Growth differentials across EM are large. Asian EMs outperformed in the long-run, mostly due to higher productivity growth. Low productivity explains low growth, in Brazil, Mexico, and South Africa.
Spurred by falling interest rates, global debt rose by a hefty $3 trillion in Q1 2019. At over $246 trillion, global debt is now just $2 trillion shy of the all-time high of Q1 2018. EM debt hit a record $69 trillion in Q1 2019—over 216% of GDP.
Since the height of the Lira and Peso sell-off in August 2018, both currencies have weakened sharply in real effective terms. While both have seen their current account deficits narrow sharply, this is mostly due to cyclical weakness and not genuine rebalancing. This is why our FX fair value model signals that both the Lira and Peso are only fair and not undervalued.
Powell reaffirms dovish stance—but if stronger U.S. data derail cuts, could a bond market selloff be on the horizon?; Catch-22: central bank accommodation intended to support growth ends up hurting the financial sector; Over 17% of the EM USD corporate bond universe (ex-financials) have credit ratings on “negative outlook”; U.S. investors have growing exposure to climate risk via their cross-border investments—especially in equities; International investors shift into Chinese RMB bonds after index inclusion—foreign holdings now at a record $284 billion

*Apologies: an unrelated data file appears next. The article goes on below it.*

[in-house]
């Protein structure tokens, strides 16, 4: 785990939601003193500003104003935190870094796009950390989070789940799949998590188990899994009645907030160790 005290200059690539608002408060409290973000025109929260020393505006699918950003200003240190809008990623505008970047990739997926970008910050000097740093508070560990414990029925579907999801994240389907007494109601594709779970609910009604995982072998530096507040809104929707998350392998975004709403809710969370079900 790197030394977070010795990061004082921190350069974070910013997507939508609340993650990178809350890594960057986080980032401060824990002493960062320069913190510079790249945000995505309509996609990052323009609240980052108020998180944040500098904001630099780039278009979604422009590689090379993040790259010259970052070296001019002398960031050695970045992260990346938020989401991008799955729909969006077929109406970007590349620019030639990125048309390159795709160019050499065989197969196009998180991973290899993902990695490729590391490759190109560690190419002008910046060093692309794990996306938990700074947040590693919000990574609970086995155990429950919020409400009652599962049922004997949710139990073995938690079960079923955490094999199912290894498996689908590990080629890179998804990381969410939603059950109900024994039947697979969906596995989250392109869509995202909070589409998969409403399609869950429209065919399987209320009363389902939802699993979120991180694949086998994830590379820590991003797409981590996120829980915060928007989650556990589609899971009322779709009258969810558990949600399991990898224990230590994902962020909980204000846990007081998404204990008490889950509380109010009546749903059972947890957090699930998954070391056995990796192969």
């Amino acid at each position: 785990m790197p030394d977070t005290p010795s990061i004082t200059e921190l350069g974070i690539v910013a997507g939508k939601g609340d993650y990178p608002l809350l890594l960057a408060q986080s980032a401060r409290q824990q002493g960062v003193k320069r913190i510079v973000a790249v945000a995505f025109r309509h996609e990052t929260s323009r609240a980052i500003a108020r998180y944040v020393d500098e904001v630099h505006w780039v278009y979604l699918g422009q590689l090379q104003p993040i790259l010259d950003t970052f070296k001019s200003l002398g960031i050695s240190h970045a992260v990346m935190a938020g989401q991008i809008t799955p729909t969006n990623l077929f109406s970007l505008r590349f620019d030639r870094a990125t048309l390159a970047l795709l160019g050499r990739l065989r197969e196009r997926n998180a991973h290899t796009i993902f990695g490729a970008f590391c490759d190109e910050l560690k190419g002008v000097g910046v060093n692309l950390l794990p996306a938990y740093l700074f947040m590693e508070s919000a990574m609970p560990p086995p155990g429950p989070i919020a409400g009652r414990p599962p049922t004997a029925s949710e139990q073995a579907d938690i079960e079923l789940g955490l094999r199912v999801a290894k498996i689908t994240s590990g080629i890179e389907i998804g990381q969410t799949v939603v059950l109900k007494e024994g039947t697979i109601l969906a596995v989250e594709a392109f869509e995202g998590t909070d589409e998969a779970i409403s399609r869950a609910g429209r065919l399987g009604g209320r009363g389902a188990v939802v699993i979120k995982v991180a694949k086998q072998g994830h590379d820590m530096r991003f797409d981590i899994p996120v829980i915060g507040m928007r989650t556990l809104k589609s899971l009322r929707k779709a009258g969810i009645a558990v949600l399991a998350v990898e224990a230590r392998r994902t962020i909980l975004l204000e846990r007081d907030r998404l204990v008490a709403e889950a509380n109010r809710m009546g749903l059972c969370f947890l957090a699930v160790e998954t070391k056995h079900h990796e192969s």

Colombia's public debt has increased steadily. We assess the medium-term fiscal framework, which includes optimistic growth projections, relying heavily on improved tax collection. Debt will fall slowly in conservative scenarios.
Activity in China slowed significantly in mid-2018, but has been stable since September despite tariffs. A revival in credit-intensive sectors offset tariffs, which clearly affected export volumes to the US. Scope for policy support remains if growth falters.
Strong domestic spending has kept output above potential, intensifying inflation pressures. Weaker foreign demand should allow policies to remain accommodative in the near term. Labor shortages and reduced access to EU funds will be the main medium-term challenges.
The IIF has submitted a response to the FSB’s Call for Evidence. We urge the FSB to consider specific issues during its evaluation, including market fragmentary trends around the implementation of the TBTF reforms.